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French lawmakers were Friday to start debating a bill that would punish those who use prostitutes and has sparked fierce debate in a country famed for its liberal attitudes to sex.
Prostitution is legal in France, but soliciting, pimping, and the sale of sex by minors are prohibited.
The government says the bill is aimed at preventing violence against women, but critics warn that it would force prostitutes further underground and put them in more danger.
They say everyone should be allowed to use their own body as they see fit.
Activists and sex workers have staged rallies in several cities in France, and those for and against the bill will protest Friday near France's National Assembly, the lower house, when the debate kicks off.
Lawmakers are likely to focus on the most controversial clause in the bill, which would punish clients with a fine of 1,500 euros ($2,040) for a first offence and more than double that for repeat offenders.
There are an estimated 20,000-plus sex workers in France, many of whom come from Eastern European countries such as Bulgaria and Romania; African nations like Nigeria and Cameroon, and China and South America.
According to the interior ministry, foreign prostitutes make up 80 to 90 percent of all sex workers in France.
A vast majority of these are victims of trafficking rings, and the bill takes inspiration from Sweden where a similar law punishing clients has reduced street prostitution by half over the past decade.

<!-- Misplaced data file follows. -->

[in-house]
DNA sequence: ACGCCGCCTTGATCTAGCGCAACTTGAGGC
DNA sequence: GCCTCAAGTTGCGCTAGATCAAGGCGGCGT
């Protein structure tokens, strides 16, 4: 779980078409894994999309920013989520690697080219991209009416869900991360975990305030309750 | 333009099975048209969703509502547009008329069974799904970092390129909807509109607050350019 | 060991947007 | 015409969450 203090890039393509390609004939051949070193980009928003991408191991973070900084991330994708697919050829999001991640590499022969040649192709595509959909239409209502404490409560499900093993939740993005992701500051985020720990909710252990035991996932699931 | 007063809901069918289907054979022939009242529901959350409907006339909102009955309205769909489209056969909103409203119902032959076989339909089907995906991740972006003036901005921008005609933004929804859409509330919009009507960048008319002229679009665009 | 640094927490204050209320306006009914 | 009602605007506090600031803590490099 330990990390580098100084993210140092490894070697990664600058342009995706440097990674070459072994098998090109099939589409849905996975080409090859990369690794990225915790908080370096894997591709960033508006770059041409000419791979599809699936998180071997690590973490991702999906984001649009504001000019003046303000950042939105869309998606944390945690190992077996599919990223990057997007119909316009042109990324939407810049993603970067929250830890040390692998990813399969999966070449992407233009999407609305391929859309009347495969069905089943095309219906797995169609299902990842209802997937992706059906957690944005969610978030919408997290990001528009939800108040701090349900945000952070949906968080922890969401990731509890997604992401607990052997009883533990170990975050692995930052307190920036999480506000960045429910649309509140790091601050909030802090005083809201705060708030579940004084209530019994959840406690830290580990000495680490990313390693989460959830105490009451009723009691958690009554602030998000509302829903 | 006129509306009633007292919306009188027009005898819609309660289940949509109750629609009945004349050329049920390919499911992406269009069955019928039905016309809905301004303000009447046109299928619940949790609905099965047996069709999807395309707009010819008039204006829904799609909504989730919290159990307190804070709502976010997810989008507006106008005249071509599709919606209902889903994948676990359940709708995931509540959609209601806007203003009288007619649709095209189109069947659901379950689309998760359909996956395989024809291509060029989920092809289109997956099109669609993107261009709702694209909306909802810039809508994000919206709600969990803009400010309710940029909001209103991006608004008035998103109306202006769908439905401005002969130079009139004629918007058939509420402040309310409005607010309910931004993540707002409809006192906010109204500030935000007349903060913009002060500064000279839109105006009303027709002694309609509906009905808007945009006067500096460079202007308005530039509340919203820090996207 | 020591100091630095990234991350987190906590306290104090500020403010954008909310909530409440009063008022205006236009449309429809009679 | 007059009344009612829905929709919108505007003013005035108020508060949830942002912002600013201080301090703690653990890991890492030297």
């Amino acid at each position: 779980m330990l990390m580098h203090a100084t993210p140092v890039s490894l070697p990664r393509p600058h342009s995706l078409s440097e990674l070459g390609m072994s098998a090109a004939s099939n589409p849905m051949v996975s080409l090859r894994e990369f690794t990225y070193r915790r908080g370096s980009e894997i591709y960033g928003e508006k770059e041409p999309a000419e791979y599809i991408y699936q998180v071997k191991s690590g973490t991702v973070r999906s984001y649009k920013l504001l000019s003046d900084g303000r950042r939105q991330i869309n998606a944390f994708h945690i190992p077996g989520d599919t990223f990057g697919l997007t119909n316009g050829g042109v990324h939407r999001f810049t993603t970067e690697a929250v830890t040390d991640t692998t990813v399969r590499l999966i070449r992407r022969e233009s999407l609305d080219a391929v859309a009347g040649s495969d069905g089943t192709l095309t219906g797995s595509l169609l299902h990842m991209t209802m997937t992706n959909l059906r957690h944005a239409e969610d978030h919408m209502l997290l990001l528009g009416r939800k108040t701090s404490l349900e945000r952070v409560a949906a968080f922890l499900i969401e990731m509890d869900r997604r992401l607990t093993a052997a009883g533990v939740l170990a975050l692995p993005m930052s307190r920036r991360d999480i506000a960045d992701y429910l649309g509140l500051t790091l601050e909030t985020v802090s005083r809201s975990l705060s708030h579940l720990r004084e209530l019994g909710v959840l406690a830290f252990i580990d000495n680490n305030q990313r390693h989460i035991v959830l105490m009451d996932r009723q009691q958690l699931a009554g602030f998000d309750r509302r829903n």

It also seeks to cancel the offence of "passive soliciting", effectively shifting the focus away from sex workers.
Maud Olivier, one of the lawmakers spearheading the bill, said the billed was aimed at "dissuading clients from feeding the (prostitution) rings with their money and to make it clear that a sexual act must not be bought".
The bill also puts forward measures to help prostitutes who want to quit, including foreigners, who would be given a six-month, renewable residence permit.
But critics insist that shifting the focus on clients will only force prostitutes further underground, and a majority of lawmakers from the main opposition UMP party are expected to abstain.
The Greens, meanwhile, are planning to vote against the bill, which they believe does not make enough of a distinction between victims of prostitution rings and independent sex workers who fear their revenues will fall.
Many of these have taken to the streets in recent days, denouncing a bill that is already scaring clients away.
"I've lost 80 percent of my turnover," Priscilia, a 40-something sex worker in Paris, told AFP recently.
"This law is... killing me," she said, pointing out that one of her clients had told her he now goes to the more discreet Chinese massage parlours.
Around 60 people, including Deneuve and singer Charles Aznavour, released an open letter this month opposing the bill.
Another more contentious letter released last month, titled "Don't touch my whore!", said: "When parliament gets involved in adopting rules on sexuality, everyone's freedom is threatened."
Lawmakers in the National Assembly are due to vote on the bill on Wednesday, and if approved, it will move to the upper house Senate.